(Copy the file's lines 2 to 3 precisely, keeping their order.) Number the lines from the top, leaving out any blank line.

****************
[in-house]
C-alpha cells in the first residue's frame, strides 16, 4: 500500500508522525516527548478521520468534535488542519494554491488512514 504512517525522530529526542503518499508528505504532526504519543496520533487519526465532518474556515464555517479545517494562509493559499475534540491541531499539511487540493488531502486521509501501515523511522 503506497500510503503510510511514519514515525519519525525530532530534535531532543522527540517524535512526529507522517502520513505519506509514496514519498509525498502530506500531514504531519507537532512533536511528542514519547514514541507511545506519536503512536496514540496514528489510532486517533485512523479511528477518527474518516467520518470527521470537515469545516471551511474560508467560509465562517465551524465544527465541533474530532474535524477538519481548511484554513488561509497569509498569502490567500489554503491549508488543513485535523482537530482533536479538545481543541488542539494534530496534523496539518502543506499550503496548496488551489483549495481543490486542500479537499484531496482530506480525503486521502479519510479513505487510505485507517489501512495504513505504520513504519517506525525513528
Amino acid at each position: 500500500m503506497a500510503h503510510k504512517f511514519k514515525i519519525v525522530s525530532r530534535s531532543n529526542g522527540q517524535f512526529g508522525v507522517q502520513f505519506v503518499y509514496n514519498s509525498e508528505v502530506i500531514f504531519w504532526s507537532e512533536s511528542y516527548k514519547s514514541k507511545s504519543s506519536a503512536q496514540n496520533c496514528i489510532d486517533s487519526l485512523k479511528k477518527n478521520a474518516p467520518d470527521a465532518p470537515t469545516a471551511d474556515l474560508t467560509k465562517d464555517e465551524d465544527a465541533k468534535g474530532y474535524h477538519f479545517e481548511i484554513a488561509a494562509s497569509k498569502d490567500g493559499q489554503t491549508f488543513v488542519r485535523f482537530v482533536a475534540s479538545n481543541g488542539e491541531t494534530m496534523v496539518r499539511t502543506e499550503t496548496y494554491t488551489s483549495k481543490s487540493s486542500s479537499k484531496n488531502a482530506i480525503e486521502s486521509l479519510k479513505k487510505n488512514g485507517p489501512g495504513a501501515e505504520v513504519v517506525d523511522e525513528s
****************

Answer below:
C-alpha cells in the first residue's frame, strides 16, 4: 500500500508522525516527548478521520468534535488542519494554491488512514 504512517525522530529526542503518499508528505504532526504519543496520533487519526465532518474556515464555517479545517494562509493559499475534540491541531499539511487540493488531502486521509501501515523511522 503506497500510503503510510511514519514515525519519525525530532530534535531532543522527540517524535512526529507522517502520513505519506509514496514519498509525498502530506500531514504531519507537532512533536511528542514519547514514541507511545506519536503512536496514540496514528489510532486517533485512523479511528477518527474518516467520518470527521470537515469545516471551511474560508467560509465562517465551524465544527465541533474530532474535524477538519481548511484554513488561509497569509498569502490567500489554503491549508488543513485535523482537530482533536479538545481543541488542539494534530496534523496539518502543506499550503496548496488551489483549495481543490486542500479537499484531496482530506480525503486521502479519510479513505487510505485507517489501512495504513505504520513504519517506525525513528
Amino acid at each position: 500500500m503506497a500510503h503510510k504512517f511514519k514515525i519519525v525522530s525530532r530534535s531532543n529526542g522527540q517524535f512526529g508522525v507522517q502520513f505519506v503518499y509514496n514519498s509525498e508528505v502530506i500531514f504531519w504532526s507537532e512533536s511528542y516527548k514519547s514514541k507511545s504519543s506519536a503512536q496514540n496520533c496514528i489510532d486517533s487519526l485512523k479511528k477518527n478521520a474518516p467520518d470527521a465532518p470537515t469545516a471551511d474556515l474560508t467560509k465562517d464555517e465551524d465544527a465541533k468534535g474530532y474535524h477538519f479545517e481548511i484554513a488561509a494562509s497569509k498569502d490567500g493559499q489554503t491549508f488543513v488542519r485535523f482537530v482533536a475534540s479538545n481543541g488542539e491541531t494534530m496534523v496539518r499539511t502543506e499550503t496548496y494554491t488551489s483549495k481543490s487540493s486542500s479537499k484531496n488531502a482530506i480525503e486521502s486521509l479519510k479513505k487510505n488512514g485507517p489501512g495504513a501501515e505504520v513504519v517506525d523511522e525513528s